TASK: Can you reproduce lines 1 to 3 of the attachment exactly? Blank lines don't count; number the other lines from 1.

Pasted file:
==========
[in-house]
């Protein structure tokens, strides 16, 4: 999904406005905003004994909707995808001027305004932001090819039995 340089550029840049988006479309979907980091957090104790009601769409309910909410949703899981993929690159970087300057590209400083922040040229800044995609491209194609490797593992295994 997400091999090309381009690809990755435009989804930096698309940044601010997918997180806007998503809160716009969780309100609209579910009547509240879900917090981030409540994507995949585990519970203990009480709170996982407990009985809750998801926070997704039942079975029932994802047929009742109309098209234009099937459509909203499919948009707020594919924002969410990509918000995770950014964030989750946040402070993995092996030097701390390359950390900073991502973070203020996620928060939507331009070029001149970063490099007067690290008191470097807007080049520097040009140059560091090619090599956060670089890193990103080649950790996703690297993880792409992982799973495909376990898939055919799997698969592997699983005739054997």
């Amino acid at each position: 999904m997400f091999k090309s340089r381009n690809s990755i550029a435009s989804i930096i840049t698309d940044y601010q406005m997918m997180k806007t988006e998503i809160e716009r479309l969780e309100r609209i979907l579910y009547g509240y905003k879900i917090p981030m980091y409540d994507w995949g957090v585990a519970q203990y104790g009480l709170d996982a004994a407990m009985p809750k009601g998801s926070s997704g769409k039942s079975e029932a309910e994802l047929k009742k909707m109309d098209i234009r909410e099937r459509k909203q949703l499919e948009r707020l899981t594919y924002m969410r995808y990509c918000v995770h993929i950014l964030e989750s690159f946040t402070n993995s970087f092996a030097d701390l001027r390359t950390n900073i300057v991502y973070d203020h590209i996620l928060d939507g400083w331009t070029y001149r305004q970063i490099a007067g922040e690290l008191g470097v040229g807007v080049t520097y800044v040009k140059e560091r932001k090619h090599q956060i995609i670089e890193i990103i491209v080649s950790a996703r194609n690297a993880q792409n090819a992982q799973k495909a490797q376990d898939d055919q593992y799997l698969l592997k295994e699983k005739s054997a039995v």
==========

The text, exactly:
[in-house]
């Protein structure tokens, strides 16, 4: 999904406005905003004994909707995808001027305004932001090819039995 340089550029840049988006479309979907980091957090104790009601769409309910909410949703899981993929690159970087300057590209400083922040040229800044995609491209194609490797593992295994 997400091999090309381009690809990755435009989804930096698309940044601010997918997180806007998503809160716009969780309100609209579910009547509240879900917090981030409540994507995949585990519970203990009480709170996982407990009985809750998801926070997704039942079975029932994802047929009742109309098209234009099937459509909203499919948009707020594919924002969410990509918000995770950014964030989750946040402070993995092996030097701390390359950390900073991502973070203020996620928060939507331009070029001149970063490099007067690290008191470097807007080049520097040009140059560091090619090599956060670089890193990103080649950790996703690297993880792409992982799973495909376990898939055919799997698969592997699983005739054997």
């Amino acid at each position: 999904m997400f091999k090309s340089r381009n690809s990755i550029a435009s989804i930096i840049t698309d940044y601010q406005m997918m997180k806007t988006e998503i809160e716009r479309l969780e309100r609209i979907l579910y009547g509240y905003k879900i917090p981030m980091y409540d994507w995949g957090v585990a519970q203990y104790g009480l709170d996982a004994a407990m009985p809750k009601g998801s926070s997704g769409k039942s079975e029932a309910e994802l047929k009742k909707m109309d098209i234009r909410e099937r459509k909203q949703l499919e948009r707020l899981t594919y924002m969410r995808y990509c918000v995770h993929i950014l964030e989750s690159f946040t402070n993995s970087f092996a030097d701390l001027r390359t950390n900073i300057v991502y973070d203020h590209i996620l928060d939507g400083w331009t070029y001149r305004q970063i490099a007067g922040e690290l008191g470097v040229g807007v080049t520097y800044v040009k140059e560091r932001k090619h090599q956060i995609i670089e890193i990103i491209v080649s950790a996703r194609n690297a993880q792409n090819a992982q799973k495909a490797q376990d898939d055919q593992y799997l698969l592997k295994e699983k005739s054997a039995v």